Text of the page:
***FOR IMMEDIATE RELEASE*** CONTACT: Sage Wilson, firstname.lastname@example.org
What about Amazon's ALEC risk? The question not asked on today's quarterly earnings call.
Swirling controversy around Amazon's involvement with ALEC threatens retailers' reputation
As Amazon announced better-than-expected quarterly earnings, one key question about Amazon's future outlook went un-asked on their quarterly earnings call:
What about the reputational risk presented by the swirling controversy around Amazon's involvement with ALEC?
Amazon has been the subject of increasing controversy over its ties to ALEC, the shadowy & extreme right-wing policy organization. ALEC itself has come under increased public scrutiny in the wake of the Trayvon Martin shooting, due to ALEC's role in spreading Stand Your Ground legislation, along with other policies that would reduce worker protections, expand tax loopholes, gut environmental protections, and make it harder for young people & people of color to vote.
Amazon is known to have been a "Director Level" supporter of ALEC's 2011 Annual Meeting. Under intense public pressure, growing numbers of big companies — from Kraft to McDonald's to Coca-Cola — have announced they are severing ties to ALEC. However, despite thousands and thousands of petition signatures and growing pressure being mounted at the local and national level by groups ranging from Color of Change to Working Washington, Amazon has so far failed to renounce its ties to ALEC.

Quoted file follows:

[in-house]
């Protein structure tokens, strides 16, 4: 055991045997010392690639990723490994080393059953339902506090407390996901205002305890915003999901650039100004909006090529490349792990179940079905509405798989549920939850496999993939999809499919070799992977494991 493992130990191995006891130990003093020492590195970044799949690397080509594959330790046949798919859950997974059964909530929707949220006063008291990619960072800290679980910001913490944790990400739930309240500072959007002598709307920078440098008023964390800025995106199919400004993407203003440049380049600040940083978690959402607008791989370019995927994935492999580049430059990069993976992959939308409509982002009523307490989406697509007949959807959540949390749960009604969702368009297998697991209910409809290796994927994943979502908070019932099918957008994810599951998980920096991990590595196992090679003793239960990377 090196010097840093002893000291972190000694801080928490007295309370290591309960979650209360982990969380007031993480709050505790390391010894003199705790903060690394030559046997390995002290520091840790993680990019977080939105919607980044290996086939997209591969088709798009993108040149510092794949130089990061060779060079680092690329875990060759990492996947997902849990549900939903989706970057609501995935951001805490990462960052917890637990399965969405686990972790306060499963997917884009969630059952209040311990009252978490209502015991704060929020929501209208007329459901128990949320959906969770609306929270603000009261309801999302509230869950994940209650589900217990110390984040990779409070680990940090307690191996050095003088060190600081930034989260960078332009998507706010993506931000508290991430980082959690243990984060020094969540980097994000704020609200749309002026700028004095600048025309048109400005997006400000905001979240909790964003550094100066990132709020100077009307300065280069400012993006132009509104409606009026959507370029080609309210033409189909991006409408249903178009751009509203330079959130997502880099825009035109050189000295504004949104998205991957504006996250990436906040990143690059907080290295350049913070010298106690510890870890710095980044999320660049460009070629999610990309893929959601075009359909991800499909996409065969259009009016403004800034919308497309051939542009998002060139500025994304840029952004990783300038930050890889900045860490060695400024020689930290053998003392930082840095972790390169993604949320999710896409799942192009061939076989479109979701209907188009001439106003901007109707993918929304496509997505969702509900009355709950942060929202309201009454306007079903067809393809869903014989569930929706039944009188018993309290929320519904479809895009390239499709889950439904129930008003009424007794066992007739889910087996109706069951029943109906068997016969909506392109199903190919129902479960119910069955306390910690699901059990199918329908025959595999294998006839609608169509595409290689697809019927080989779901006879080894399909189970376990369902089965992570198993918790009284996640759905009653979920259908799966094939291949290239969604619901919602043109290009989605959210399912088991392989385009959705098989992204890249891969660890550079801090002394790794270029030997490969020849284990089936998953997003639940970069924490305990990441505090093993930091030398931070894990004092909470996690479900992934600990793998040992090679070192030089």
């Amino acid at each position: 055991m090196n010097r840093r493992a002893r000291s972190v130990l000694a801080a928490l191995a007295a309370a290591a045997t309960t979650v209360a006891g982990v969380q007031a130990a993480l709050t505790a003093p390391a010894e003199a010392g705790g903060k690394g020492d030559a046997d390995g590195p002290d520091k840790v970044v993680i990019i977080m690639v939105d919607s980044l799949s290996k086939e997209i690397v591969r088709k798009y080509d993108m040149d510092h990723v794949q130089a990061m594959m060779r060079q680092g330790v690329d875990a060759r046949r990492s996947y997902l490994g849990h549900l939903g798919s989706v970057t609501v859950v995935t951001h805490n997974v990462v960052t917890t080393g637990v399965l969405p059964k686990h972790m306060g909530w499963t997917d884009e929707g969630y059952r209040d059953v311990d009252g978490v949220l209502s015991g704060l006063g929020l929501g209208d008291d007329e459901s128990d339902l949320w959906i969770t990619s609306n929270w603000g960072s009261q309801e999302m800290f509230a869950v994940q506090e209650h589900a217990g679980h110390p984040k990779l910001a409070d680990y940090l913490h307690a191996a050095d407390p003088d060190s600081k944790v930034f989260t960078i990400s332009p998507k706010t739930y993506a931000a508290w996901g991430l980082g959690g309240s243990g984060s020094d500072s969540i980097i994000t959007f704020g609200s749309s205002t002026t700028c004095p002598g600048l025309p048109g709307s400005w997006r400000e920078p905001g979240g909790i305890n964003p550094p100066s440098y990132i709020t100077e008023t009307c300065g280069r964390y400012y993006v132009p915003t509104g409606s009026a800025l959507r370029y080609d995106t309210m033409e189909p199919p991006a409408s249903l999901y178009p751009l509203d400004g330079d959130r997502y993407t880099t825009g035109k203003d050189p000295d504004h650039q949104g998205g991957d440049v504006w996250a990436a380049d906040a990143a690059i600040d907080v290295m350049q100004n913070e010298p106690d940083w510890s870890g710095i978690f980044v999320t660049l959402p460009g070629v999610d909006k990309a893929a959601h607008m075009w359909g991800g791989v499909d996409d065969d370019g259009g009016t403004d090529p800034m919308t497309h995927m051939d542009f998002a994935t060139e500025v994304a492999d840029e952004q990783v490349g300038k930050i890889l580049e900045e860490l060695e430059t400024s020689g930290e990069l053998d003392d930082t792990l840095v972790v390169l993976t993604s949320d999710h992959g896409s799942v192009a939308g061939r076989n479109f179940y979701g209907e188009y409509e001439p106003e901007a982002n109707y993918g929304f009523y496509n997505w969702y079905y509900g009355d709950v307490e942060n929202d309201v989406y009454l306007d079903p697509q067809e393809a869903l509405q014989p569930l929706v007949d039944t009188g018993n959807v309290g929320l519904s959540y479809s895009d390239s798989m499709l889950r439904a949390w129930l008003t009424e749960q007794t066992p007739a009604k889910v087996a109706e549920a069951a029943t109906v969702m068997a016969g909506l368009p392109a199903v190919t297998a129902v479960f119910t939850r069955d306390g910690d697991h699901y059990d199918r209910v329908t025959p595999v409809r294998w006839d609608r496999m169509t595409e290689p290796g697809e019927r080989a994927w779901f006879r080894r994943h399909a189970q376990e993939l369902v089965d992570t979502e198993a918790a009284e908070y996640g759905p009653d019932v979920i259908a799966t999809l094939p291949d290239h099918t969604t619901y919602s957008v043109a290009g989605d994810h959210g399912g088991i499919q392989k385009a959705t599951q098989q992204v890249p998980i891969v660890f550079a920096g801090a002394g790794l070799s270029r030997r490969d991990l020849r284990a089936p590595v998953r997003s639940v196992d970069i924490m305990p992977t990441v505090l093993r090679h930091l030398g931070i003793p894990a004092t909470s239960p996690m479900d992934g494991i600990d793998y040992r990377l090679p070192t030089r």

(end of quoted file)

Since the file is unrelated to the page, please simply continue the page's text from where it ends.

It is clear that Amazon's continued relationship with ALEC presents considerable risks to Amazon's public reputation and could threaten to impact future sales — and the public controversy and demands for accountability are only growing in volume and intensity.
* Details of Amazon & ALEC's relationship: http://www.sourcewatch.org/index.php?title=Amazon
* "Amazon end your support of ALEC" petition: http://action.workingwa.org/page/signup/amazonoutofalec
Working Washington is bringing people together to fight for a fair economy — and that means holding corporations like Amazon accountable to pay their fair share and make sure all the jobs they create are good jobs. It's time to stop the cuts to education, health care, and other services so we can build an economy that works for everyone, not just the top 1%. For more information, visit WorkingWa.org